- Drugs List
- Therapeutic Indications
- Precautions and Warnings
- Pregnancy and Lactation
- Side Effects
Powder for solution for infusion containing verteporfin.
Classic subfoveal choroidal neovascularisation in wet age-rel macular degen
Treatment of subfoveal choroidal neovascularisation secondary to myopia
Exudative (wet) age-related macular degeneration (AMD) with predominantly classic subfoveal choroidal neovascularisation (CNV).
Subfoveal choroidal neovascularisation secondary to pathological myopia.
Verteporfin therapy is a two-step process:
First, a 10 minute intravenous infusion of verteporfin at a dose of 6mg per square metre of body surface area, diluted in 30ml infusion solution.
Then, at 15 minutes after the start of the infusion, a light activation stage. For this, a diode laser generating non-thermal red light (wavelength 689 nanometre +/- 3 nanometre) is used via a slit lamp mounted fibre optic device and a suitable contact lens. At the recommended light intensity of 600 mW/cm squared, it takes 83 seconds to deliver the required light dose of 50J/square cm.
The greatest linear dimension of the choroidal neovascular (CNV) lesion is estimated using fluorescein angiography and fundus photography. Fundus cameras with a magnification within the range of 2.4 - 2.6X are recommended. All neovasculature, blood and/or blocked fluorescence should be covered by the treatment spot. To ensure treatment of poorly demarcated lesion borders, an additional margin of 500 micrometre should be added around the visible lesion. The nasal edge of the treatment spot must be at least 200 micrometre from the temporal edge of the optic disc. The maximum spot size used for the first treatment in the clinical studies was 6,400 micrometre. For treatment of lesions that are larger than the maximum treatment spot size, apply the light to the greatest possible area of active lesion.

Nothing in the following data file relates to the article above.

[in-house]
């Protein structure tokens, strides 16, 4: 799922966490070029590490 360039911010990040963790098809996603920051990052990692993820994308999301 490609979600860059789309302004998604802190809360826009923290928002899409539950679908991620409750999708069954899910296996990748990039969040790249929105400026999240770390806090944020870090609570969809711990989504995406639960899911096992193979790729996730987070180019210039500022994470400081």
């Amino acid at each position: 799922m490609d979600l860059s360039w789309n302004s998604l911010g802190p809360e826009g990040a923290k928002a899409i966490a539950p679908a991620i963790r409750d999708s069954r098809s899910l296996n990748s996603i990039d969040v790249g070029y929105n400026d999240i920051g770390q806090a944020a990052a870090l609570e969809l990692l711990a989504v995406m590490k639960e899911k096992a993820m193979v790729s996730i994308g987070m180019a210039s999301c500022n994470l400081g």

Re-evaluate every 3 months. In the event of recurrent CNV leakage, therapy may be given up to 4 times per year.
There are no clinical data to support a concomitant treatment for the second eye. However, if the treatment of the second eye is deemed necessary, light should be applied to the second eye immediately after light application in the first eye but no later than 20 minutes from the start of the infusion.
Children under 18 years
Severe hepatic impairment
Precautions and Warnings
Moderate hepatic impairment
Advise visual disturbances may affect ability to drive or operate machinery
Avoid contact with mucous membranes
Avoid contact with skin or eyes
Do not use if solution is discoloured or particulates are apparent
If extravasation occurs follow local policy & seek expert help immediately
Treatment to be administered under the supervision of a specialist
Avoid exposure to pulse oximeters for 48 hours
Monitor for hypersensitivity reactions during infusion
Re-evaluate the patient every 3 months following treatment
Anaesthesia: may increase risk of severe adverse reactions
Do not re-treat patients with severe decrease of vision until full recovery
Discontinue if allergic reaction occurs
Breastfeeding: Do not breastfeed & discard milk for 48 hours after therapy
Advise patient to expose skin to ambient indoor light
Avoid exposure of unprotected skin/eyes to bright light for 48hr
UV sunscreens not effective in protecting against photosensitivity reaction
Pregnancy and Lactation
Use verteporfin with caution in pregnancy.
At the time of writing there is limited published information regarding the use of verteporfin during pregnancy. Therefore it should only be used if the benefits outweigh the potential risk to the foetus.
Studies in rats have shown teratogenic effects.